“If I’d known grandchildren were this much fun, I’d have had them first,” the bumper sticker quips.
I first saw that message when I had young children and couldn’t imagine how grand-parenting could be any better than raising our own children day by day. I loved having our babies. Once I’d made the decision that raising them was my life’s work, I gave little thought to what my life would entail after they’d grown and gone. I was honoured when someone once commented to me, “You put maximum effort into mothering.” I couldn’t imagine anything else could come close to that fulfillment.
“I know why I love my children, but why do you love them?” my daughter once asked. It was the same question I had asked years ago.
Redeeming the Past
In a sense, becoming Oma allows me to learn from the past and change some of my ways. Just as I was tumbling out of the turbulent years with teens, and moping over the child-rearing years with a “gone forever” sadness, along came grand-parenting. Our first were twin girls, which was double excitement — I love two-for-one deals. And these were little girls, something that had been in short supply in our own family.
It was affirming, too, to find our children had come full circle and begun raising their children, in many ways, the way they, themselves, were raised.
Rejoicing in the Present
Instead of lamenting the loss of my youth, being Oma allows me to rejoice in the present. In fact, I find their assumption that I am old, quite amusing.
“Becoming a grandmother is wonderful. One moment you’re just a mother, the next you are all-wise and prehistoric,” says Pam Brown.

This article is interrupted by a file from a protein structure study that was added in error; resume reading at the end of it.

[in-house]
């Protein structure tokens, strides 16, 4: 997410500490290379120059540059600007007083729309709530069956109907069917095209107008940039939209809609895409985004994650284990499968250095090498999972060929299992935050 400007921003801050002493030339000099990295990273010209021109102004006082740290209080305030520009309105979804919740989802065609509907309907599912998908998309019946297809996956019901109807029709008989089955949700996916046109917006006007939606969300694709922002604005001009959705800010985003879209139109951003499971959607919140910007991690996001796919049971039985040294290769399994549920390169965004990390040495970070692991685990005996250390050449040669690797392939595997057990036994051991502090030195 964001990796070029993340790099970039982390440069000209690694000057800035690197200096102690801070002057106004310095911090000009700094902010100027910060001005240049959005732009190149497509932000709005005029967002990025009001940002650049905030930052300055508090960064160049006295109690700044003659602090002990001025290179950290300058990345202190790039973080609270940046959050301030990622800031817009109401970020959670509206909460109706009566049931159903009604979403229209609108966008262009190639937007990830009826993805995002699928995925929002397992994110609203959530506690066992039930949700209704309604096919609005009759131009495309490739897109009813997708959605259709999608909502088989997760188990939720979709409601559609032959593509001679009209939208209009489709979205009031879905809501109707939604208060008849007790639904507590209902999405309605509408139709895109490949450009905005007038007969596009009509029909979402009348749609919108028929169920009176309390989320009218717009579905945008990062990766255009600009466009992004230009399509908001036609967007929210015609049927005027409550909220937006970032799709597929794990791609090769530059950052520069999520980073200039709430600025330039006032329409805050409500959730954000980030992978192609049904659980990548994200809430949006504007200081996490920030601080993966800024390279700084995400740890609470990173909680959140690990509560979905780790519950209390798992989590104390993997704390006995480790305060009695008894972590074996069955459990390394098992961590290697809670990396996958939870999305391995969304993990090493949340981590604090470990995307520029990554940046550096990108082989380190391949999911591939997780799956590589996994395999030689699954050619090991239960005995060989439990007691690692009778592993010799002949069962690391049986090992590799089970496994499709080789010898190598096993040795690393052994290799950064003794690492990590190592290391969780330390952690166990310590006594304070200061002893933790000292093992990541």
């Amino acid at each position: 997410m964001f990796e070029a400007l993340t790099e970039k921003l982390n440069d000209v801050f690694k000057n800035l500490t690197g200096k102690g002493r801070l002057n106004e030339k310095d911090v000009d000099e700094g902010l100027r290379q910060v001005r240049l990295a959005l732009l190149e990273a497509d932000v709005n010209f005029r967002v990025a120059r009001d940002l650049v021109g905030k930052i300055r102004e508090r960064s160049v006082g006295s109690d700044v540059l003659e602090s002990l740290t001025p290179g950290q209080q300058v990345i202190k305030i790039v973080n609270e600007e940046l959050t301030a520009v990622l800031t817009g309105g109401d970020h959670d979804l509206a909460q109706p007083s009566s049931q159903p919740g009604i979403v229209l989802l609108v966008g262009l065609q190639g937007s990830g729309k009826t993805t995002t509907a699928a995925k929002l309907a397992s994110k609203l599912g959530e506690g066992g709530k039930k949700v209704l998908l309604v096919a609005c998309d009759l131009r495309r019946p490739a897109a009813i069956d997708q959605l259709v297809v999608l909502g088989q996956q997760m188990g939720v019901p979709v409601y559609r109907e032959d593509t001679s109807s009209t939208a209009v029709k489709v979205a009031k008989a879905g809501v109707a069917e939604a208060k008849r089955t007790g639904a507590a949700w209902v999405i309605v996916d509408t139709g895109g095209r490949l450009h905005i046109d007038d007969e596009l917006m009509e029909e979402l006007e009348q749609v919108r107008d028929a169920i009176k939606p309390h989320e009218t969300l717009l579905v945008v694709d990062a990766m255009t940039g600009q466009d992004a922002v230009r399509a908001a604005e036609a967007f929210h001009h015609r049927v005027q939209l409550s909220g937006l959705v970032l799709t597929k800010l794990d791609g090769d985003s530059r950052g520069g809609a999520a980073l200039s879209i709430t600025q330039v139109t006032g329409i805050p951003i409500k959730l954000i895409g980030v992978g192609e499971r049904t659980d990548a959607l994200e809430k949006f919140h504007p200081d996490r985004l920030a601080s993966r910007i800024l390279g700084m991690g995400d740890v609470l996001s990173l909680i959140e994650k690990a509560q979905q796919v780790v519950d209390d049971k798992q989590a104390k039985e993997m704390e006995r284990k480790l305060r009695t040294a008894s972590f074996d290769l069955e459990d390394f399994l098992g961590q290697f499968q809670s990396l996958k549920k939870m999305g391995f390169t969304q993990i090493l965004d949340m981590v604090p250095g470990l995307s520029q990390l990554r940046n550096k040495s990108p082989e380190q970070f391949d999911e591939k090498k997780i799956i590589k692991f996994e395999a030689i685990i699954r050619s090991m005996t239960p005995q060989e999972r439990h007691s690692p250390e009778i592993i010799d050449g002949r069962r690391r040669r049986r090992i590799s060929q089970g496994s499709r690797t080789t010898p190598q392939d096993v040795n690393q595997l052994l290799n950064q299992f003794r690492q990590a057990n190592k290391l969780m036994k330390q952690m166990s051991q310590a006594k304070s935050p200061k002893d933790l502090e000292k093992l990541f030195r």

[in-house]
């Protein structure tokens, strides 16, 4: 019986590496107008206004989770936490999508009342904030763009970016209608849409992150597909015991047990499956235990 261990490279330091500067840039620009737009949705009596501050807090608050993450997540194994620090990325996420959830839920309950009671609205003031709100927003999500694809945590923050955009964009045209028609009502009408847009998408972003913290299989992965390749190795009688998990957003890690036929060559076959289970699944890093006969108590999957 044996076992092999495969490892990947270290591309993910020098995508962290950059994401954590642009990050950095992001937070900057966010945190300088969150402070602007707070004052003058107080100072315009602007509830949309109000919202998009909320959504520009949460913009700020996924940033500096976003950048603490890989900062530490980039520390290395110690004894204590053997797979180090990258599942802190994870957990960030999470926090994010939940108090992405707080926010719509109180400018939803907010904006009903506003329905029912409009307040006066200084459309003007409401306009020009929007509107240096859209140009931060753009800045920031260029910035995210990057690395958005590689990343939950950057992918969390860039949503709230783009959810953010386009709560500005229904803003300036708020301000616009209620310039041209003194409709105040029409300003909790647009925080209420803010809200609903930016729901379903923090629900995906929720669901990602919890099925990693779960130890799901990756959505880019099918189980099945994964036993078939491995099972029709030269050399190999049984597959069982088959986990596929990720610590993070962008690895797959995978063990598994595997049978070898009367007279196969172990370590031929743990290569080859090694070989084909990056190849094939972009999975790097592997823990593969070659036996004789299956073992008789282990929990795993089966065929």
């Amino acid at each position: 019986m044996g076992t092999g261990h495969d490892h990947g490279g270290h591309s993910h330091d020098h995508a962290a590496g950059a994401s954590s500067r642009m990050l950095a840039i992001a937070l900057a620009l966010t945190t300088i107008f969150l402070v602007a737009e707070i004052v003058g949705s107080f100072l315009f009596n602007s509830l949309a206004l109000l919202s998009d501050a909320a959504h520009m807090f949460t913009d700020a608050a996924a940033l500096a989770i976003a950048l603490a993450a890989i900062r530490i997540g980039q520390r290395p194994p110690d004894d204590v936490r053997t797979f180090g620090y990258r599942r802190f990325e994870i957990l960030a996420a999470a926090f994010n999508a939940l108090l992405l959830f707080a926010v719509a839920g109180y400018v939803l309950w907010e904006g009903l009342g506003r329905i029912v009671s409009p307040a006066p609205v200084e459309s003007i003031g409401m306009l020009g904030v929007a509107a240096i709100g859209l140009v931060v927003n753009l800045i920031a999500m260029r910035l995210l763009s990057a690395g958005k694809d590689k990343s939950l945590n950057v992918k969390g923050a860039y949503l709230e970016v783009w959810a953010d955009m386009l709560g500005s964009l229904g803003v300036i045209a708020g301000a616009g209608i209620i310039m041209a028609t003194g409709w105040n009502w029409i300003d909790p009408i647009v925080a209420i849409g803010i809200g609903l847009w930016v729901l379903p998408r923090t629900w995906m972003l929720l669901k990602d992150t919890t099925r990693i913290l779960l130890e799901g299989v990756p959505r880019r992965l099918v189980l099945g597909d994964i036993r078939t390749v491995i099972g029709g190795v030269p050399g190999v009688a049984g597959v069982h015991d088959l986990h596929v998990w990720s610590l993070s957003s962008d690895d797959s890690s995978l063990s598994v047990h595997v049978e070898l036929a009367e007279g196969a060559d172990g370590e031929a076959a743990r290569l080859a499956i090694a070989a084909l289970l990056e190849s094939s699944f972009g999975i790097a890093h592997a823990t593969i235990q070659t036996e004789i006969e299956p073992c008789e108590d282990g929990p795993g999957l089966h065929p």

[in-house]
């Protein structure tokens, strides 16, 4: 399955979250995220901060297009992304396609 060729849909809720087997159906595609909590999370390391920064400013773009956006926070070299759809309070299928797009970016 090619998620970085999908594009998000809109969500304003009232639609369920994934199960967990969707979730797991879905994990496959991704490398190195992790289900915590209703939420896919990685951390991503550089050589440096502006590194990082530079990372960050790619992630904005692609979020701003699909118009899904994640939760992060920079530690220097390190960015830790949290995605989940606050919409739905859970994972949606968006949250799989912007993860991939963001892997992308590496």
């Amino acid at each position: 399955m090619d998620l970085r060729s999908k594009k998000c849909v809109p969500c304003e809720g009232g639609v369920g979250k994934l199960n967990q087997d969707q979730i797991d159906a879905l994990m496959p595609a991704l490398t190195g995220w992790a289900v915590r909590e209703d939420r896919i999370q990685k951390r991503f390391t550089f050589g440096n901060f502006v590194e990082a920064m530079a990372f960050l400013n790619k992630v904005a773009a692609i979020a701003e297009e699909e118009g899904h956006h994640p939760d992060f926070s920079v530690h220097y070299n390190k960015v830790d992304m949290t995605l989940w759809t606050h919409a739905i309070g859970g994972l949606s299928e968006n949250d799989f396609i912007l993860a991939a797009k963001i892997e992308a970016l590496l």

Although I live at a great distance from some of my grandkids, the photos, the videos, the funny sayings — these keep us close. As grandparents, we’re free of the daily responsibility for them; free to simply exult in the freshness of new life. There is nothing more precious than holding their trusting, tiny hands as we walk together, or feeling those small, soft arms fling themselves around my neck in eager greeting when we arrive for a visit. Because tragedy has forced me to glimpse the brevity of life, the moments of wonder we share at its marvels are more prized than they were with my own children.
“Our children accept us for ourselves, without rebuke or effort to change us, as no one in our entire lives has ever done, not our parents, siblings, spouses, friends — and hardly ever our own grown children.” writes author Ruth Goode.
And now we have a new grandson, born last week. He is our first Canadian grandchild, and the first to carry on the family name.
Hope for the Future
Grandchildren are more than just fun. As I become more aware of my own limitations, the terrors of this old world increasingly oppress. But when I’m with my grandchildren, I’m reminded of the great good God has given in this life: There is still beauty, music, and good parenting. There is still truth and joy.
And there is still love.
“Children’s children are the crown of old men…” Proverbs 17:6